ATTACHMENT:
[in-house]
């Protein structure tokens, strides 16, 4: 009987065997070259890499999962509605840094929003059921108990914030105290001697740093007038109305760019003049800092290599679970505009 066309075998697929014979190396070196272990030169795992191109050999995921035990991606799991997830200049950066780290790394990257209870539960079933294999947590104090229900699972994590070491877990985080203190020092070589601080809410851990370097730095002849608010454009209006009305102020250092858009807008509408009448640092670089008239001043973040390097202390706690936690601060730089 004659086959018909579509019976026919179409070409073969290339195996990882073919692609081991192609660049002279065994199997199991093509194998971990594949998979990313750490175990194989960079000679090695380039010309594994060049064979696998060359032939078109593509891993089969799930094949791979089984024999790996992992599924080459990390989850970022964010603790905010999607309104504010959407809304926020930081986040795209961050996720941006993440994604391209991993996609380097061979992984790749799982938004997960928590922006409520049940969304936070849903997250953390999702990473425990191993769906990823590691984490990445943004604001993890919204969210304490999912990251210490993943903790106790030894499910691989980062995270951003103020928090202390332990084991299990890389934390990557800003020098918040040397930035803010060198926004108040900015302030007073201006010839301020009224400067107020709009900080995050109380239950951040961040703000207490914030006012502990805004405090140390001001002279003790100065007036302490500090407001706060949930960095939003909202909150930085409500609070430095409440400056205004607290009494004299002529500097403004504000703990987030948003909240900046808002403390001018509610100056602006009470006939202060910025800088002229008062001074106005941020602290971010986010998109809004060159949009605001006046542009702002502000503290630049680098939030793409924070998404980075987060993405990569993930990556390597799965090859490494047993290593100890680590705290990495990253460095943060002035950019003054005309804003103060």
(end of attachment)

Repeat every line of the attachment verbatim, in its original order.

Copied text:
[in-house]
């Protein structure tokens, strides 16, 4: 009987065997070259890499999962509605840094929003059921108990914030105290001697740093007038109305760019003049800092290599679970505009 066309075998697929014979190396070196272990030169795992191109050999995921035990991606799991997830200049950066780290790394990257209870539960079933294999947590104090229900699972994590070491877990985080203190020092070589601080809410851990370097730095002849608010454009209006009305102020250092858009807008509408009448640092670089008239001043973040390097202390706690936690601060730089 004659086959018909579509019976026919179409070409073969290339195996990882073919692609081991192609660049002279065994199997199991093509194998971990594949998979990313750490175990194989960079000679090695380039010309594994060049064979696998060359032939078109593509891993089969799930094949791979089984024999790996992992599924080459990390989850970022964010603790905010999607309104504010959407809304926020930081986040795209961050996720941006993440994604391209991993996609380097061979992984790749799982938004997960928590922006409520049940969304936070849903997250953390999702990473425990191993769906990823590691984490990445943004604001993890919204969210304490999912990251210490993943903790106790030894499910691989980062995270951003103020928090202390332990084991299990890389934390990557800003020098918040040397930035803010060198926004108040900015302030007073201006010839301020009224400067107020709009900080995050109380239950951040961040703000207490914030006012502990805004405090140390001001002279003790100065007036302490500090407001706060949930960095939003909202909150930085409500609070430095409440400056205004607290009494004299002529500097403004504000703990987030948003909240900046808002403390001018509610100056602006009470006939202060910025800088002229008062001074106005941020602290971010986010998109809004060159949009605001006046542009702002502000503290630049680098939030793409924070998404980075987060993405990569993930990556390597799965090859490494047993290593100890680590705290990495990253460095943060002035950019003054005309804003103060």